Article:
Sun May 09, 2010 9:25 pm
I bought a Cub a little bit ago. With it I got a single bottom plow, a drag disc, and a set of cultivators. The cultivators are, as best as I can tell, 'corn' cultivators (four teeth under the belly and one behind each wheel). Well, I picked a spot in my field and turned over a fair piece with the plow, disked a few weeks later, and have planted beans, potatoes, and a little bit of corn. I was having fun. Somewhere along the way I planted a nice crop of wire grass (some people call it bermuda) on one end. I've been pulling by hand, spot spraying with round-up, and running the cultivators as deep as I can get them and pulling plenty of roots out but I'm not convinced I'm winning. I'm spending a lot more time at this than I bargained for to the point that I'm neglecting the regular garden. Can anyone offer a good suggestion on how to get rid of the wire grass without loosing the beans and potatoes? I'm in central Virginia with somewhat sandy soil. Thanks.
Sun May 09, 2010 11:19 pm
Check the label on weed spray called Hi-Yield, and see if it is for your type grass!---I was thinking it works on the bermuda and I know its safe on garden crops, EXCEPT corn and I think okra! thanks; sonny
Sun May 09, 2010 11:52 pm
Hi-Yield is 2-4 D I believe. (for broad leaf weeds) Best thing for Bermuda grass (typical lawn grass in Ok) is Glyphosate (Round-up).
Mon May 10, 2010 6:21 am
Bermuda grass is hard to control this time of year. Hand pulling, cultivation, and glyphosate are about the only thing you can do now. However this fall and early next spring you can put down a pre-emergent herbicide that will work well. About the only one is made by Scotts. Read the label.
Tue May 11, 2010 3:12 pm
Good luck with the wire grass, I couldnt kill so I started growing it for a living
Tue May 11, 2010 5:33 pm
I didn't know they had wire grass in Virginia. I thought that was northwest florida and alabama's curse.
Tue May 11, 2010 6:59 pm
I'll keep spraying and pulling. This morning it looked pretty good.
"fall and early next spring you can put down a pre-emergent herbicide that will work well." - If I put down a pre-emergent, won't that cause things like beans and corn to not germinate?
Wed May 12, 2010 6:14 am
I misunderstood where you had the problem. The pre-emergent is really a turf grass product. I would not use it elsewhere unless the label says it's OK. About the only choice I see is to wait until after harvest and do a burn-down. Then repeat it in the spring before planting. Don't till deeply. That brings weed seed to the top where it can germinate. Good Luck!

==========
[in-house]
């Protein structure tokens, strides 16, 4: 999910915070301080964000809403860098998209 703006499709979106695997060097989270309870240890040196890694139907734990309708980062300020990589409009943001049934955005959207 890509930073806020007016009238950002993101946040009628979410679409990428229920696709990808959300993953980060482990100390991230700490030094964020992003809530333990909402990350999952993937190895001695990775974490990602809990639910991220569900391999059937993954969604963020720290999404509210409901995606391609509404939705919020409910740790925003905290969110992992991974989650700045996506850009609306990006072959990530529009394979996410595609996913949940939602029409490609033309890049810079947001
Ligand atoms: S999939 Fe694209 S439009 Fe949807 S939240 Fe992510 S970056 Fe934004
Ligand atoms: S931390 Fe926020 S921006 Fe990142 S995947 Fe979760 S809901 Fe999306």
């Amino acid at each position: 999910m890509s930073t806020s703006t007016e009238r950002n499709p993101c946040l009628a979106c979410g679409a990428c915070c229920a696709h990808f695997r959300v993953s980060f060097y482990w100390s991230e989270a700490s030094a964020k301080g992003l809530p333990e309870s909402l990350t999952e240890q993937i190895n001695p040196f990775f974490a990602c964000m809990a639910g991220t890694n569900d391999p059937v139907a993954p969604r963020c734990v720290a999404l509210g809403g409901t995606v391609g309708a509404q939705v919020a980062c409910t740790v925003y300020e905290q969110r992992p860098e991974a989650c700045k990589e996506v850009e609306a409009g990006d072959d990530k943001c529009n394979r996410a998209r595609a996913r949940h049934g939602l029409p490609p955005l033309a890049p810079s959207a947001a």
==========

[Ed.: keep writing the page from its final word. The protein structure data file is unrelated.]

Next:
Wed May 12, 2010 8:58 am
brichter wrote:I didn't know they had wire grass in Virginia. I thought that was northwest florida and alabama's curse.
They have it in northern Ar. also.
Wed May 12, 2010 8:20 pm
I believe Hi-yield is just another glyphosate product. Keep spraying round-up on new growth. To get closer to the plants, try this, take a stick, old shovel handle, ect. and tie a rag to the end of it. Then soak the rag with the round-up. All you have to do is wick the grass with a little Rd-up being careful not to touch your crop. Then do NOT pull the grass that has been treated. It may take 2 weeks for the round-up to fully translocate thru the root system. Safety is a must. It may take a couple hours for it to fully dry on the grass. Walk backwards as you treat. Dispose of rag and stick(burning works well) or store where you keep your chemicals. Wear rubber gloves..Good Luck..Greg
Fri May 14, 2010 2:05 pm
Would the soaked rag method be with the standard dilution of glyphosate or a higher concentrate? Round-up (which is 14% glysophate I think) says 4 ounces per gallon of water.
Sun May 16, 2010 8:39 am
If the product you're using is 14% and the dilution is 4oz/gal. you're spraying lots of water and it's costing you a bundle of money. I would suggest looking for another product about 41% and follow the label. It will probably be about 3-5 TBS/gal. Popular brand names always cost more.
Mon May 17, 2010 9:21 pm
I doubt if you find the "soaked rag" method on the label. Many years ago farmers would ''rope wick" weed in their fields. Basically a rope that was saturated with pure glyphos. was rubbed on the weeds. Either of the glyphos ,14% or 41% will work, you might have to get a little more on with the lower solution. Be sure to wick the upper most part of the weeds. That is where most of the translocating will occur. 41% is by far the best buy. Look for signal words on the container. Most glyphos. has a caution label. Some have danger. The difference is the carrier for the active aggredient . For your safety..get the "caution". Greg
Tue May 18, 2010 6:07 am
What you need is a "wick stick". You can make your own using some pvc pipe and fittings. Enough pipe to reach ground, a "T", 2 compression fittings, threaded plug and the piece it fits in, and a length of wick. Will try to post pic later of mine. Was told to use 50/50 mix of 41% round-up and water in the stick. If made correctly it can be stored covered upside with chemical inside till next use.
Links: http://www.rodgersinc.com/Hand_Wick_Apllicator.htm http://www.lawn-gardening-tools.com/Pro ... dball.html http://www.rittenhouse.ca/asp/product.asp?PG=701
Tue May 18, 2010 8:56 am
Tell your 50/50 adviser he's all wet! WAY TO STRONG! Never exceed the dilution on the label. Seriously, you are dealing with personal injury.
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